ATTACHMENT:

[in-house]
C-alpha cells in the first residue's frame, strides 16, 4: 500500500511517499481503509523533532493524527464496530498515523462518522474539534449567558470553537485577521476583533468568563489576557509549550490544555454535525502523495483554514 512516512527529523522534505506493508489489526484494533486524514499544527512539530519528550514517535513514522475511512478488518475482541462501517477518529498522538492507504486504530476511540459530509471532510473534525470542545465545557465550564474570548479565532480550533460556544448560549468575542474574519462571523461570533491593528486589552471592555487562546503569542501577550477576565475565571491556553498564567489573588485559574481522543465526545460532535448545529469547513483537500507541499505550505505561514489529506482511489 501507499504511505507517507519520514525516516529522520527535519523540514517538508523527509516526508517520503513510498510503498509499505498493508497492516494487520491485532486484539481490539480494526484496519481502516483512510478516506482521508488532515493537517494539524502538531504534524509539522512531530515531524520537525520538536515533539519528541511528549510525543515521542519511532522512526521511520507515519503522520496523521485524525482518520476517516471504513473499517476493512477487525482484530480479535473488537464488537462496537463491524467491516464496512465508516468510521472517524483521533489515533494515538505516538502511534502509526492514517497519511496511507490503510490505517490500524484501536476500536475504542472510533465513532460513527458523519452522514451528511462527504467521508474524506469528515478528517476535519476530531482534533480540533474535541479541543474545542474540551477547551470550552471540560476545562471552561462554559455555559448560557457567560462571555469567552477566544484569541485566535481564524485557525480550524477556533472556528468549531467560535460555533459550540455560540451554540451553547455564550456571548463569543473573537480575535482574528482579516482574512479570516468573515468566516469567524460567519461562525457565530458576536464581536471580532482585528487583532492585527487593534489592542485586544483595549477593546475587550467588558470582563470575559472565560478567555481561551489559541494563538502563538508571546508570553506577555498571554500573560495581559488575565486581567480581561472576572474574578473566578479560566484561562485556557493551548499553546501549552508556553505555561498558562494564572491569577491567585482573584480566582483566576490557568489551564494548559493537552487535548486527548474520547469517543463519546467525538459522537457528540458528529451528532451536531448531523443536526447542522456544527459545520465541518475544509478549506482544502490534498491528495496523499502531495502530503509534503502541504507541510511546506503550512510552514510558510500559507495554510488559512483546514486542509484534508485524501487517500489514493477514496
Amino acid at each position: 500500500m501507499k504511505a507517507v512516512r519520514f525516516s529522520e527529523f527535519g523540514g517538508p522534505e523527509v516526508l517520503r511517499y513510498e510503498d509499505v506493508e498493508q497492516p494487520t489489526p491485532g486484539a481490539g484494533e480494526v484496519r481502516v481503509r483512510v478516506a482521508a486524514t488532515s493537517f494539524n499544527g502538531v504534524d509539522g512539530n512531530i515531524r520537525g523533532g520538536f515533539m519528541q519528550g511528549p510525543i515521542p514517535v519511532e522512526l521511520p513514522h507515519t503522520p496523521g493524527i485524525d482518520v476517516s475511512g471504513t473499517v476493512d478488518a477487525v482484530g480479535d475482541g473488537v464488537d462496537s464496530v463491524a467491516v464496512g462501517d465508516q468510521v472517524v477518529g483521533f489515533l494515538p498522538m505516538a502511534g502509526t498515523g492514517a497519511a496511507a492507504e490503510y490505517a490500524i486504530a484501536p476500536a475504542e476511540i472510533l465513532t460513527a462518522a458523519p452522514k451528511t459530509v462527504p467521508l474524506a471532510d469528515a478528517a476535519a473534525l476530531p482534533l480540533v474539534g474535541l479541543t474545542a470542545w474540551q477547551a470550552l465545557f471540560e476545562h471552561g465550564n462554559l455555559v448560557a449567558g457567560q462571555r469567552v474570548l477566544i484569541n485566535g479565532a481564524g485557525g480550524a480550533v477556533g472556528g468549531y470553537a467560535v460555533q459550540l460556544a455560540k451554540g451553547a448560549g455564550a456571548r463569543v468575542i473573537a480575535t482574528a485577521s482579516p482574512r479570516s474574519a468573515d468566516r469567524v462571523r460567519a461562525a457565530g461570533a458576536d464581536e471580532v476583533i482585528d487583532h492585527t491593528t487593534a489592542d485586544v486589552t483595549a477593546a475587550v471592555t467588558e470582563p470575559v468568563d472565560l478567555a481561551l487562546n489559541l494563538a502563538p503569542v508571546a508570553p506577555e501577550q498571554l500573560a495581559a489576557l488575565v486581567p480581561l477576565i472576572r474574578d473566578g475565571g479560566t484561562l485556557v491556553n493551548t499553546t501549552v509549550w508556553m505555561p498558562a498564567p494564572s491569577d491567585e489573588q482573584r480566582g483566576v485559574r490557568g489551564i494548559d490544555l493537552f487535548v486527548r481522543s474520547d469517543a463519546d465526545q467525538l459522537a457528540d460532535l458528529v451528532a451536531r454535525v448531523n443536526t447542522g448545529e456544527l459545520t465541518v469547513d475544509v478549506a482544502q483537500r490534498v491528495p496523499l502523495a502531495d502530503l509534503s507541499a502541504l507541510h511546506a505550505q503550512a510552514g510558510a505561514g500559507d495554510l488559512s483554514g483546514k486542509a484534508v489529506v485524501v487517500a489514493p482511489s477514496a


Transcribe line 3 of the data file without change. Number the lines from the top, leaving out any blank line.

Amino acid at each position: 500500500m501507499k504511505a507517507v512516512r519520514f525516516s529522520e527529523f527535519g523540514g517538508p522534505e523527509v516526508l517520503r511517499y513510498e510503498d509499505v506493508e498493508q497492516p494487520t489489526p491485532g486484539a481490539g484494533e480494526v484496519r481502516v481503509r483512510v478516506a482521508a486524514t488532515s493537517f494539524n499544527g502538531v504534524d509539522g512539530n512531530i515531524r520537525g523533532g520538536f515533539m519528541q519528550g511528549p510525543i515521542p514517535v519511532e522512526l521511520p513514522h507515519t503522520p496523521g493524527i485524525d482518520v476517516s475511512g471504513t473499517v476493512d478488518a477487525v482484530g480479535d475482541g473488537v464488537d462496537s464496530v463491524a467491516v464496512g462501517d465508516q468510521v472517524v477518529g483521533f489515533l494515538p498522538m505516538a502511534g502509526t498515523g492514517a497519511a496511507a492507504e490503510y490505517a490500524i486504530a484501536p476500536a475504542e476511540i472510533l465513532t460513527a462518522a458523519p452522514k451528511t459530509v462527504p467521508l474524506a471532510d469528515a478528517a476535519a473534525l476530531p482534533l480540533v474539534g474535541l479541543t474545542a470542545w474540551q477547551a470550552l465545557f471540560e476545562h471552561g465550564n462554559l455555559v448560557a449567558g457567560q462571555r469567552v474570548l477566544i484569541n485566535g479565532a481564524g485557525g480550524a480550533v477556533g472556528g468549531y470553537a467560535v460555533q459550540l460556544a455560540k451554540g451553547a448560549g455564550a456571548r463569543v468575542i473573537a480575535t482574528a485577521s482579516p482574512r479570516s474574519a468573515d468566516r469567524v462571523r460567519a461562525a457565530g461570533a458576536d464581536e471580532v476583533i482585528d487583532h492585527t491593528t487593534a489592542d485586544v486589552t483595549a477593546a475587550v471592555t467588558e470582563p470575559v468568563d472565560l478567555a481561551l487562546n489559541l494563538a502563538p503569542v508571546a508570553p506577555e501577550q498571554l500573560a495581559a489576557l488575565v486581567p480581561l477576565i472576572r474574578d473566578g475565571g479560566t484561562l485556557v491556553n493551548t499553546t501549552v509549550w508556553m505555561p498558562a498564567p494564572s491569577d491567585e489573588q482573584r480566582g483566576v485559574r490557568g489551564i494548559d490544555l493537552f487535548v486527548r481522543s474520547d469517543a463519546d465526545q467525538l459522537a457528540d460532535l458528529v451528532a451536531r454535525v448531523n443536526t447542522g448545529e456544527l459545520t465541518v469547513d475544509v478549506a482544502q483537500r490534498v491528495p496523499l502523495a502531495d502530503l509534503s507541499a502541504l507541510h511546506a505550505q503550512a510552514g510558510a505561514g500559507d495554510l488559512s483554514g483546514k486542509a484534508v489529506v485524501v487517500a489514493p482511489s477514496a